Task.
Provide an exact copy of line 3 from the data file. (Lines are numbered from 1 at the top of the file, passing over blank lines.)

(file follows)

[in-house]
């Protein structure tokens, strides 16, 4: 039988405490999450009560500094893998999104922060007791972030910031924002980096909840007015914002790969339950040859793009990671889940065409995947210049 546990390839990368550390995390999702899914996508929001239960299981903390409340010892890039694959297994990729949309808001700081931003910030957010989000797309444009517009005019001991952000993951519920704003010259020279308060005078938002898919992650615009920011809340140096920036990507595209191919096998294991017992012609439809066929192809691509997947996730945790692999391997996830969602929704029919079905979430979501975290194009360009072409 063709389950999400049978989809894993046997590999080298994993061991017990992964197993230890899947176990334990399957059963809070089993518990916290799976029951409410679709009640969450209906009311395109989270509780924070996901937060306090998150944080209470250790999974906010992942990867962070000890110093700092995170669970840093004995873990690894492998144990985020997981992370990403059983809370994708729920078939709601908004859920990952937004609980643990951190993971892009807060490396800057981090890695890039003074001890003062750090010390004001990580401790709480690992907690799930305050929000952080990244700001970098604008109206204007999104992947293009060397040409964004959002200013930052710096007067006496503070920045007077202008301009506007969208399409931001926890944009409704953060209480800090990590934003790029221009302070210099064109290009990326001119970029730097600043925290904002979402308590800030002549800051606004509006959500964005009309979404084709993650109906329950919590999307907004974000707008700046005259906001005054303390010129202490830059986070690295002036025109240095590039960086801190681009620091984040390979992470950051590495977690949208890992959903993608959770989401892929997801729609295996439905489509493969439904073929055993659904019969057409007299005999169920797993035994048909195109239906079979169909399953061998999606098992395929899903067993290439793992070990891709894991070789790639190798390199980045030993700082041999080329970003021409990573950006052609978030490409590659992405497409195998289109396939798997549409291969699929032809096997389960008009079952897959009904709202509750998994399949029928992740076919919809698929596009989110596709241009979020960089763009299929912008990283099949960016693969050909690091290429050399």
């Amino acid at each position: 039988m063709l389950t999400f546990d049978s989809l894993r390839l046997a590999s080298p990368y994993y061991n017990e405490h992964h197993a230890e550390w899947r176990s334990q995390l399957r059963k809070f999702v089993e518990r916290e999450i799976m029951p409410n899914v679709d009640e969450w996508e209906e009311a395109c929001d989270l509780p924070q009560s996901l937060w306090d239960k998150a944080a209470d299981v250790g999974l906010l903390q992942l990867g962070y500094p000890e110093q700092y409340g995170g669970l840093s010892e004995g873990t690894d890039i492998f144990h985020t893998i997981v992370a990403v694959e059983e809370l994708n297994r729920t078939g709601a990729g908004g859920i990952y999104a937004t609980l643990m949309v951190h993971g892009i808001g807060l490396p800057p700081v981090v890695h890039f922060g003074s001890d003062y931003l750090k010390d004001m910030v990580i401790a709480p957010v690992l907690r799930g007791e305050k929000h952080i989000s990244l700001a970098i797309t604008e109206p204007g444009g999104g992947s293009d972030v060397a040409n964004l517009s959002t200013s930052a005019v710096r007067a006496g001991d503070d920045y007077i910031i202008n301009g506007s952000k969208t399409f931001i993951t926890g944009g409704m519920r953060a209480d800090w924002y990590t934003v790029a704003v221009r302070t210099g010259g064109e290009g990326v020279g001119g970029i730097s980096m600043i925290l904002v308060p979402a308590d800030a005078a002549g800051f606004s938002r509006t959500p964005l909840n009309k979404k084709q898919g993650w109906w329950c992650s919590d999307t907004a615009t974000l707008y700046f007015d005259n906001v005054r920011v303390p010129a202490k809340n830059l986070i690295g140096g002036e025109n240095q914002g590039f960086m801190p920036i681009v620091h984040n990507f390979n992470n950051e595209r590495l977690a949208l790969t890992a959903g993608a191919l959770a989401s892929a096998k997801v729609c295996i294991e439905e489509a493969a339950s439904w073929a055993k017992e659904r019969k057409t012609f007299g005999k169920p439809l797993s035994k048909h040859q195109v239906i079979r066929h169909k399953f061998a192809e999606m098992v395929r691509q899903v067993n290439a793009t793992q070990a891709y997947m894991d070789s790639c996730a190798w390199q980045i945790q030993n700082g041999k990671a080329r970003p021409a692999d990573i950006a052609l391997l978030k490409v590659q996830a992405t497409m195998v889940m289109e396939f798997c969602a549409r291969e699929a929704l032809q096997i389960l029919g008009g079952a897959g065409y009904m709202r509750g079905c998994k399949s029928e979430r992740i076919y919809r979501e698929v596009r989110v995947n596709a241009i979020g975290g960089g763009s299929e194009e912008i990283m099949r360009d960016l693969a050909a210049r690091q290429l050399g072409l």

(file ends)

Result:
């Amino acid at each position: 039988m063709l389950t999400f546990d049978s989809l894993r390839l046997a590999s080298p990368y994993y061991n017990e405490h992964h197993a230890e550390w899947r176990s334990q995390l399957r059963k809070f999702v089993e518990r916290e999450i799976m029951p409410n899914v679709d009640e969450w996508e209906e009311a395109c929001d989270l509780p924070q009560s996901l937060w306090d239960k998150a944080a209470d299981v250790g999974l906010l903390q992942l990867g962070y500094p000890e110093q700092y409340g995170g669970l840093s010892e004995g873990t690894d890039i492998f144990h985020t893998i997981v992370a990403v694959e059983e809370l994708n297994r729920t078939g709601a990729g908004g859920i990952y999104a937004t609980l643990m949309v951190h993971g892009i808001g807060l490396p800057p700081v981090v890695h890039f922060g003074s001890d003062y931003l750090k010390d004001m910030v990580i401790a709480p957010v690992l907690r799930g007791e305050k929000h952080i989000s990244l700001a970098i797309t604008e109206p204007g444009g999104g992947s293009d972030v060397a040409n964004l517009s959002t200013s930052a005019v710096r007067a006496g001991d503070d920045y007077i910031i202008n301009g506007s952000k969208t399409f931001i993951t926890g944009g409704m519920r953060a209480d800090w924002y990590t934003v790029a704003v221009r302070t210099g010259g064109e290009g990326v020279g001119g970029i730097s980096m600043i925290l904002v308060p979402a308590d800030a005078a002549g800051f606004s938002r509006t959500p964005l909840n009309k979404k084709q898919g993650w109906w329950c992650s919590d999307t907004a615009t974000l707008y700046f007015d005259n906001v005054r920011v303390p010129a202490k809340n830059l986070i690295g140096g002036e025109n240095q914002g590039f960086m801190p920036i681009v620091h984040n990507f390979n992470n950051e595209r590495l977690a949208l790969t890992a959903g993608a191919l959770a989401s892929a096998k997801v729609c295996i294991e439905e489509a493969a339950s439904w073929a055993k017992e659904r019969k057409t012609f007299g005999k169920p439809l797993s035994k048909h040859q195109v239906i079979r066929h169909k399953f061998a192809e999606m098992v395929r691509q899903v067993n290439a793009t793992q070990a891709y997947m894991d070789s790639c996730a190798w390199q980045i945790q030993n700082g041999k990671a080329r970003p021409a692999d990573i950006a052609l391997l978030k490409v590659q996830a992405t497409m195998v889940m289109e396939f798997c969602a549409r291969e699929a929704l032809q096997i389960l029919g008009g079952a897959g065409y009904m709202r509750g079905c998994k399949s029928e979430r992740i076919y919809r979501e698929v596009r989110v995947n596709a241009i979020g975290g960089g763009s299929e194009e912008i990283m099949r360009d960016l693969a050909a210049r690091q290429l050399g072409l």